So, I haven’t posted in a while… After my father passed I took a step back from writing about wine. He’s the one that got me into it, and I found out his first language was French and he was actually born in Paris before moving to Aus. I grew up with him having his glass of red wine every night, listening to classical music and French pianists in an old fashioned home, full of wood and leather…
I grew up wondering why he’s so attracted to this elixir, and after trying a sip many times, the penny dropped about wine when I was 14 years old. I remember the exact moment when I thought an amazing $20 Shiraz was the only wine in the world. Back to this old fashioned house, wood and leather have become the two descriptors I’ve always just loved in red wine. I never got drunk, but I just loved savouring on the stuff… I like how in Europe children may have a little wine diluted with water. It’s nice. By the time they’re older, they’re not phased by alcohol and have a much more respectful intake of it.
Back to recently at Wine Ark, their Bastille Day French wine tasting was a treat! The French focus also included some unusual wines too that you wouldn’t normally come across when picking out French wine to drink.
Also, I’ve been very drawn towards organic and biodynamic wines lately. There’s something about them, especially good examples… Some mass-produced wineries add more sulfur/preservatives, so sometimes I go for more European wines, as well as smaller, boutique wines around the world that have a genuine good intention for their modest, sometimes fantastic, winemaking. Perhaps with organic (especially preservative free) there’s less of a hangover too!
There were two organic/biodynamic standout reds for me from this tasting that I want to mention – one, a fun yet still elegant table wine around $30/bottle, and the other, more expensive and a worthy collectible around $110/bottle:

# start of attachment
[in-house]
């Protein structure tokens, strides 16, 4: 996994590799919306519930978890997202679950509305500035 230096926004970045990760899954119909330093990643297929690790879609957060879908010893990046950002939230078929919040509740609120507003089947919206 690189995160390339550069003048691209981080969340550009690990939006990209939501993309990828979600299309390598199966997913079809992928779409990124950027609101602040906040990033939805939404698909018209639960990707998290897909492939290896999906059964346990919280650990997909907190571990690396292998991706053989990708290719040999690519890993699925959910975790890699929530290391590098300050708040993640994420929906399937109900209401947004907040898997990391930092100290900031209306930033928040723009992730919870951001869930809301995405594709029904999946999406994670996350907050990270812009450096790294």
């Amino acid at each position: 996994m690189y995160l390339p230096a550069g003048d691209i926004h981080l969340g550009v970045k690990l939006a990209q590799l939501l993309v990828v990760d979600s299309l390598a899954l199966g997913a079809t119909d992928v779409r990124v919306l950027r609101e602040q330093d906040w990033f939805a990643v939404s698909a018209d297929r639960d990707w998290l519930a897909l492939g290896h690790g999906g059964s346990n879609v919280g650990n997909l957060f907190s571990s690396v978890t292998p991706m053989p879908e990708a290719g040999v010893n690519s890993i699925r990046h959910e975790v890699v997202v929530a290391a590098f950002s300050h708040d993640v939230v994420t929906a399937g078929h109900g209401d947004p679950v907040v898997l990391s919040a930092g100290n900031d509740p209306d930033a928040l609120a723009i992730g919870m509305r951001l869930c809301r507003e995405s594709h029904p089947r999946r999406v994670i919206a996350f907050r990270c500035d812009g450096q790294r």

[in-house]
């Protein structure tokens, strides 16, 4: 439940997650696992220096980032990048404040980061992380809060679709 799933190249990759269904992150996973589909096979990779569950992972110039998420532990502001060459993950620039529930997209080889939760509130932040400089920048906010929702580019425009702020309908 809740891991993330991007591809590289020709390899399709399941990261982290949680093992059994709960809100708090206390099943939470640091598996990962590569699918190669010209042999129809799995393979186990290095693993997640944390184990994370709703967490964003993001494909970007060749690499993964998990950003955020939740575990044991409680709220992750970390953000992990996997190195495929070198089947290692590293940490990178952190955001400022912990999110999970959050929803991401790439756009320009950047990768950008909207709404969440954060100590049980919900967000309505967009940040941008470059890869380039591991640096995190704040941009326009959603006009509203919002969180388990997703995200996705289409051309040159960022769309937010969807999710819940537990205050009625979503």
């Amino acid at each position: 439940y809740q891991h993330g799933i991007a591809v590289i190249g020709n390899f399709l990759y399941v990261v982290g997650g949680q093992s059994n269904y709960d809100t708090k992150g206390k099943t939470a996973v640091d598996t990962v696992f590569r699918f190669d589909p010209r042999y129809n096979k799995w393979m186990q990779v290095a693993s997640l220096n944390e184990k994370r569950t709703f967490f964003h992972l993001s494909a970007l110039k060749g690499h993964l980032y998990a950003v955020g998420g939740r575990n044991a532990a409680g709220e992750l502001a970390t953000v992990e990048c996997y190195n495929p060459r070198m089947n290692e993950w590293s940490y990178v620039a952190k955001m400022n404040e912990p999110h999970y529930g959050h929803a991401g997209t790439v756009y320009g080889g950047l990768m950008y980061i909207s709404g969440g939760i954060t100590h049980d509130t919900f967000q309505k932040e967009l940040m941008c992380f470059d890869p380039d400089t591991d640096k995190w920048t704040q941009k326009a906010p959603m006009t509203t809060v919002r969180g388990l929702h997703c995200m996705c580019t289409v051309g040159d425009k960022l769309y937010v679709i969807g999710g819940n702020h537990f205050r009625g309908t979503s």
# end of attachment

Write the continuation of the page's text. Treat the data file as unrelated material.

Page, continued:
Chateau Maris ‘Old School’ Rouge 2014: Bright, fruity, fun, but not too sweet. Not complicated, but enjoyable and balanced. Tannins are well integrated and not prominent at all, resulting in quite a smooth wine. Acids are pleasantly smooth too. I’m happy to drink this by itself or pair with most foods – it’s a very food-friendly wine. To me, it’s a fun, vibrant, biodynamic French red, but more in a “new world” style, without the old-fashioned characteristics in many traditional French wines. About $30/btl.
Domaine Isabel Ferrando “Colombis”, Châteauneuf du Pape, 2012: This, to me, is incredible! It’s actually really exciting when you try something different and that makes a new addition to your favourite wines… It’s rare to see a straight varietal from Châteauneuf-du-Pape (which do mainly Shiraz (Syrah)/Grenache/Mourvèdre blends), and this is 100% Grenache – Not the easiest thing to make a benchmark from in terms of balance. Furthermore, it’s biodynamic, so completely natural organic methods are used in tune with the natural rhythms and seasons of the earth – you can’t manipulate things too much and it’s about expressing the terrior, i.e. the exact location, climate and vineyards from which the wine comes from. Wine Ark’s comments were “This wine was a mould-breaker and a monster at 16% alcohol, but so well balanced with the intense fruit, coating chocolate tannins and insanely long finish.” Yep, agreed… Delicious, with an amazing alluring perfume, and one of my favourites I’ve tried in a long time. About $110/btl.